acceptable, but total dose should not exceed
maximum recommended doses.
Watch this especially in pediatrics!
child may be 1/3 to1/4 the size of an adult, but the
mouth is not. Thus, the drug need is about the
same….but metabolic and excretory rates are usually
reduced in children.
Potentially Problematic Drug
Amide local anesthetics (Lidocaine, Articaine,
Mepivacaine, etc.) plus inhibitors of drug
 Cimetidine,
The combination may prolong the effect of the
local or may enhance toxicity of local
Local Anesthetic Toxicity: CNS excitation,
seizures, respiratory depression, cardiac
Potentially Problematic Drug
Local anesthetic-induced
 Seen
with very high doses of Prilocaine or
Benzocaine, when patient is also taking
Dapsone, or is either very old or very young, a
COPD’er, anemic, or has G-6-PD deficiency.
Will present with cyanosis, dyspnea, and
increased heart rate. Methylene blue is the
Local Anesthetics
Safety issues with these drugs
 In
an emergency, ensure that someone
remains with the patient at all times,
monitoring breathing and heart rate until the
emergency is past or emergency medical
personnel arrive.
 Be prepared to assist with CPR
 Know where emergency equipment is located
Hair Color and Local Anesthesia?
A pharmacogenomic phenomenon
 Redheads are more resistant to local (and
general) anesthetics due to a mutation in
the MC1R gene
 They may require a clinically significant
higher dose of local anesthetics to numb
 Average
is 20-25% more!
Pregnancy and Locals
Data indicate that lidocaine and prilocaine may be safest
for use among pregnant and lactating women
Pregnancy Category B
 No harm to animals, but adequate and well-controlled
human studies have not been conducted….OR
studies conducted have not shown adverse effects
Pregnancy Category C
 No adequate trials in humans
Problematic Drugs
and Dentistry
Drugs that cause gingival hyperplasia:
Phenytoin (Dilantin)
Cyclosporin A (Gengraf)
Diltiazem (Cardizem)
Verapamil (Isopten, Calan)
Nifedipine (Procardia)
Aggressive oral hygiene (especially flossing)
seems to be helpful for this patient
Gingival Hyperplasia
Pain in Dentistry
Pain Medications in Dentistry
Two Types of Pain
 Two Types of Pain Medication
 Two Types of Patient!
“Rate Your Pain”
Two Types of Pain
Acute Pain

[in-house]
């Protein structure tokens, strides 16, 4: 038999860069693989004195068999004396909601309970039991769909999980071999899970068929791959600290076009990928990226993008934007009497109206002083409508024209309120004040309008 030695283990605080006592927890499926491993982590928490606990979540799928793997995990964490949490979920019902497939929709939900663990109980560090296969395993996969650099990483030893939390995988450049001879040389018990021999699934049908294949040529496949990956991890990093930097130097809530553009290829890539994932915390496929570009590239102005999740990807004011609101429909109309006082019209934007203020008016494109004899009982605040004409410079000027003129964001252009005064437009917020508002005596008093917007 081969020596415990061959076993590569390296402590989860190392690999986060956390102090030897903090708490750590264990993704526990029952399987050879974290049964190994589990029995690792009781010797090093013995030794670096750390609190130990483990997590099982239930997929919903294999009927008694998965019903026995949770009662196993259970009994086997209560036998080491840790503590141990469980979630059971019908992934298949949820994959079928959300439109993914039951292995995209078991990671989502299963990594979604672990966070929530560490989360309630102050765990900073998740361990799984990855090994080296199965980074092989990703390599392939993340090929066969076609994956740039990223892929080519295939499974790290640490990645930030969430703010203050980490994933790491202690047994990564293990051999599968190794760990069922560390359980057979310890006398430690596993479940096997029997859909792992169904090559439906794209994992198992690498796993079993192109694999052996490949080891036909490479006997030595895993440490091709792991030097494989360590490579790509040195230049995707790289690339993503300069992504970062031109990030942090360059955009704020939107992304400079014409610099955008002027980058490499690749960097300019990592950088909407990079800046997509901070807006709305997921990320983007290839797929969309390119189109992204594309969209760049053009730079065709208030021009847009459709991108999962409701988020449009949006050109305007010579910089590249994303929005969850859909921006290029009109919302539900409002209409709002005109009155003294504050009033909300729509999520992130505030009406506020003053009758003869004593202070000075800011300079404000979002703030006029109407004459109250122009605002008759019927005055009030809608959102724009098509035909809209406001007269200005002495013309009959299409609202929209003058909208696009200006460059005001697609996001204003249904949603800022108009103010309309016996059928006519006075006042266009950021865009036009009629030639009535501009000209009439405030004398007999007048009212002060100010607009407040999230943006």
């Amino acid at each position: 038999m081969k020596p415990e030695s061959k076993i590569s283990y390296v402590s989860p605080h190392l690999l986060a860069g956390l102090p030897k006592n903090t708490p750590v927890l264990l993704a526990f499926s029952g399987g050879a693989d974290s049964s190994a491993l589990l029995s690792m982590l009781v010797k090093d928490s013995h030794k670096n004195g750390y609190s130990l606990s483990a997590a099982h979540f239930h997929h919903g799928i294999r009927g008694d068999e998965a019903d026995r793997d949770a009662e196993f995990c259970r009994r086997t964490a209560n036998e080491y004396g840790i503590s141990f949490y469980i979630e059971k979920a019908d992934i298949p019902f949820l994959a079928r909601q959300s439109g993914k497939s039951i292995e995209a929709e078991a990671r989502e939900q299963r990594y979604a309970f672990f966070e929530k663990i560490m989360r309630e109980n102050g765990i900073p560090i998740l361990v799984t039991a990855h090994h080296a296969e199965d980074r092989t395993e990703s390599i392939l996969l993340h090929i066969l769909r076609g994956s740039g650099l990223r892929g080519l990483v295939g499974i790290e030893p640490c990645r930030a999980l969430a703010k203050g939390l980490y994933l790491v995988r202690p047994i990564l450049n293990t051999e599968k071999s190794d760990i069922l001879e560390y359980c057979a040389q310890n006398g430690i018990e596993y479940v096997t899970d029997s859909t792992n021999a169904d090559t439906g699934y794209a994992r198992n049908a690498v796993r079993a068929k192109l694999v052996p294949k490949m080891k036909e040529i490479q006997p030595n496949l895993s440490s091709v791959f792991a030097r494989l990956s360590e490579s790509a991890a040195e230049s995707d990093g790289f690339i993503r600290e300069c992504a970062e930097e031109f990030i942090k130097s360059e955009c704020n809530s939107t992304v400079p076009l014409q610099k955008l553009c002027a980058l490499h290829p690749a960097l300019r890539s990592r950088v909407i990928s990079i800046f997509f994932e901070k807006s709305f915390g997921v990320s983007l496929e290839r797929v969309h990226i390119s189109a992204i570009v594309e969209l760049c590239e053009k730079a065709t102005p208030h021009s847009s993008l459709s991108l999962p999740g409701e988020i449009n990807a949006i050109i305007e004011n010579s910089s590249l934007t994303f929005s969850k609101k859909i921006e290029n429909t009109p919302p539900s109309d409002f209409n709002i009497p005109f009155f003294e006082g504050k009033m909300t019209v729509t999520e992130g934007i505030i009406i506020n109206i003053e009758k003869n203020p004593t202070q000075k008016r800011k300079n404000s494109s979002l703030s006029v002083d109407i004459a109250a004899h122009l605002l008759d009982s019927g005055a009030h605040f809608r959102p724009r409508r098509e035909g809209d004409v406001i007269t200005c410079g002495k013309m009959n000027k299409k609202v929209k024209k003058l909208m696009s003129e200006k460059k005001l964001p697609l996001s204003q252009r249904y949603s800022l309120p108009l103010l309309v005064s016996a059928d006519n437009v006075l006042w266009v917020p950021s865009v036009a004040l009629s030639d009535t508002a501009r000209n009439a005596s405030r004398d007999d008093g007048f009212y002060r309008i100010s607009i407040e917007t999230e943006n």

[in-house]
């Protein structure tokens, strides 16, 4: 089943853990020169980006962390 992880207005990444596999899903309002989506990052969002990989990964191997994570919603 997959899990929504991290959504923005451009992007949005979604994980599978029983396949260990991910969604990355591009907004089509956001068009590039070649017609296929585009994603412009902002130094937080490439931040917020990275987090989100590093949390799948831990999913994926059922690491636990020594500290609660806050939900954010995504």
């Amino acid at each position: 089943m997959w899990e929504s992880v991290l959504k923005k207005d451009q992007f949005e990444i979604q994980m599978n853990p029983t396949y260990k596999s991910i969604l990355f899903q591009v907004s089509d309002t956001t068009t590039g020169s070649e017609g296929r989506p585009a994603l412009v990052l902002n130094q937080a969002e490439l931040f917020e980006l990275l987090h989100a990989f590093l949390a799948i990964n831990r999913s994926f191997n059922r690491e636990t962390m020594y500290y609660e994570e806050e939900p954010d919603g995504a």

 Related
to procedure
 Short duration
 Inflammation-related, trauma related
 WILL “get better”
 Responds well to intervention, NSAIDs, ice,
Two Types of Pain
Chronic Pain
 Hopefully
NOT procedure-related, unless
patient needs extensive work
 May be infection-related
 Pain will be described as dull, persistent,
interfering with sleep—non-distractable
Two Types of Pain Medication
 All
CS, require prescription
 Compounded or single substances
 Short or long-acting
 REMS for some…
 Some
prescription, some not
 New formulations that may be helpful
 Multi-modal therapies
Two Types of Patient…
Type 1
 Compliant
 Opiate-naïve
 Fairly
high pain tolerance, “good soldier”,
good patient…but also may be an “underreporter”
Type 2
 “Experienced”,
possibly opiate tolerant
 Possible low tolerance to pain, but don’t rule
out pharmacogenomics
Controlled Substances
Schedule I: No approved medical use.
 Schedule II: Written prescription, signed
by prescriber. Oral orders ONLY in
emergencies with a written Rx to follow
within 72 h. No refills.
 Schedules III and IV: Oral or written
prescriptions. May be refilled up to 5
times, but refills must be made within 6
months of original order.
Pain Medications That May
Pose Problems
Opioids relieve dull, constant pain
 Can cause euphoria, sedation, reduction
of anxiety
 Can cause tolerance and physical
dependence…abuse liability
 And YOU may not be the only prescriber
The Doctor Shopper
Prescription Opiate Facts
US consumes 80 % of the world’s opioids and 99% of
the world’s hydrocodone
Accidental overdoses of Rx opiates kill more people in
17 states than do car accidents
Males are 1.5 times more likely to become addicted
AL is in the top 25% of states with 8.5-12.6 kg
prescription painkillers/10,000 people sold/year